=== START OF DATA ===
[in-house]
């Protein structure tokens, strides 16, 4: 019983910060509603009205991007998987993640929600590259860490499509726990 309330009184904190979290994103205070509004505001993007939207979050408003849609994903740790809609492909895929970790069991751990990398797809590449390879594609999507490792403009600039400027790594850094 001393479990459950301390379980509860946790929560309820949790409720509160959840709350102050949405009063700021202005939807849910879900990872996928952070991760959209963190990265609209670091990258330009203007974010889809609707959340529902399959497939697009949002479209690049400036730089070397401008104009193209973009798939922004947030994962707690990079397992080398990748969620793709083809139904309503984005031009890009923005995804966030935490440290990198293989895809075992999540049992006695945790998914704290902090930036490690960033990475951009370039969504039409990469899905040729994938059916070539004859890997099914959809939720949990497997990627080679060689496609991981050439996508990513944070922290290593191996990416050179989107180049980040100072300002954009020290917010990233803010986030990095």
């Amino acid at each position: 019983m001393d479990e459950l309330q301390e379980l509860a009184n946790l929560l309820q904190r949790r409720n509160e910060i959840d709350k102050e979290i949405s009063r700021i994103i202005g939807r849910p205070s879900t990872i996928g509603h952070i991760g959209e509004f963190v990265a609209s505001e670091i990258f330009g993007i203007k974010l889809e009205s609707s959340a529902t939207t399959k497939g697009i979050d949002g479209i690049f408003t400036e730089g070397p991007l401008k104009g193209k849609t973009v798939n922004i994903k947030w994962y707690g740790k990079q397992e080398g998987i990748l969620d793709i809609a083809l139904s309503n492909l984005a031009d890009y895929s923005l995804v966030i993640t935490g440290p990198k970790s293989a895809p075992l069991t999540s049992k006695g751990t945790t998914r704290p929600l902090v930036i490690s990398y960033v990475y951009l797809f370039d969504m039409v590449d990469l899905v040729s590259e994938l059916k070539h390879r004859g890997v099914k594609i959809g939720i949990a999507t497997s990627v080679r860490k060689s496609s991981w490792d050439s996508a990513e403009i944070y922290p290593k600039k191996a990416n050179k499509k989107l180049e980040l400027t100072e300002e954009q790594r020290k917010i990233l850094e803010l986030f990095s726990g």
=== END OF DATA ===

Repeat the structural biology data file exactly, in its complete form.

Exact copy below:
[in-house]
């Protein structure tokens, strides 16, 4: 019983910060509603009205991007998987993640929600590259860490499509726990 309330009184904190979290994103205070509004505001993007939207979050408003849609994903740790809609492909895929970790069991751990990398797809590449390879594609999507490792403009600039400027790594850094 001393479990459950301390379980509860946790929560309820949790409720509160959840709350102050949405009063700021202005939807849910879900990872996928952070991760959209963190990265609209670091990258330009203007974010889809609707959340529902399959497939697009949002479209690049400036730089070397401008104009193209973009798939922004947030994962707690990079397992080398990748969620793709083809139904309503984005031009890009923005995804966030935490440290990198293989895809075992999540049992006695945790998914704290902090930036490690960033990475951009370039969504039409990469899905040729994938059916070539004859890997099914959809939720949990497997990627080679060689496609991981050439996508990513944070922290290593191996990416050179989107180049980040100072300002954009020290917010990233803010986030990095």
């Amino acid at each position: 019983m001393d479990e459950l309330q301390e379980l509860a009184n946790l929560l309820q904190r949790r409720n509160e910060i959840d709350k102050e979290i949405s009063r700021i994103i202005g939807r849910p205070s879900t990872i996928g509603h952070i991760g959209e509004f963190v990265a609209s505001e670091i990258f330009g993007i203007k974010l889809e009205s609707s959340a529902t939207t399959k497939g697009i979050d949002g479209i690049f408003t400036e730089g070397p991007l401008k104009g193209k849609t973009v798939n922004i994903k947030w994962y707690g740790k990079q397992e080398g998987i990748l969620d793709i809609a083809l139904s309503n492909l984005a031009d890009y895929s923005l995804v966030i993640t935490g440290p990198k970790s293989a895809p075992l069991t999540s049992k006695g751990t945790t998914r704290p929600l902090v930036i490690s990398y960033v990475y951009l797809f370039d969504m039409v590449d990469l899905v040729s590259e994938l059916k070539h390879r004859g890997v099914k594609i959809g939720i949990a999507t497997s990627v080679r860490k060689s496609s991981w490792d050439s996508a990513e403009i944070y922290p290593k600039k191996a990416n050179k499509k989107l180049e980040l400027t100072e300002e954009q790594r020290k917010i990233l850094e803010l986030f990095s726990g």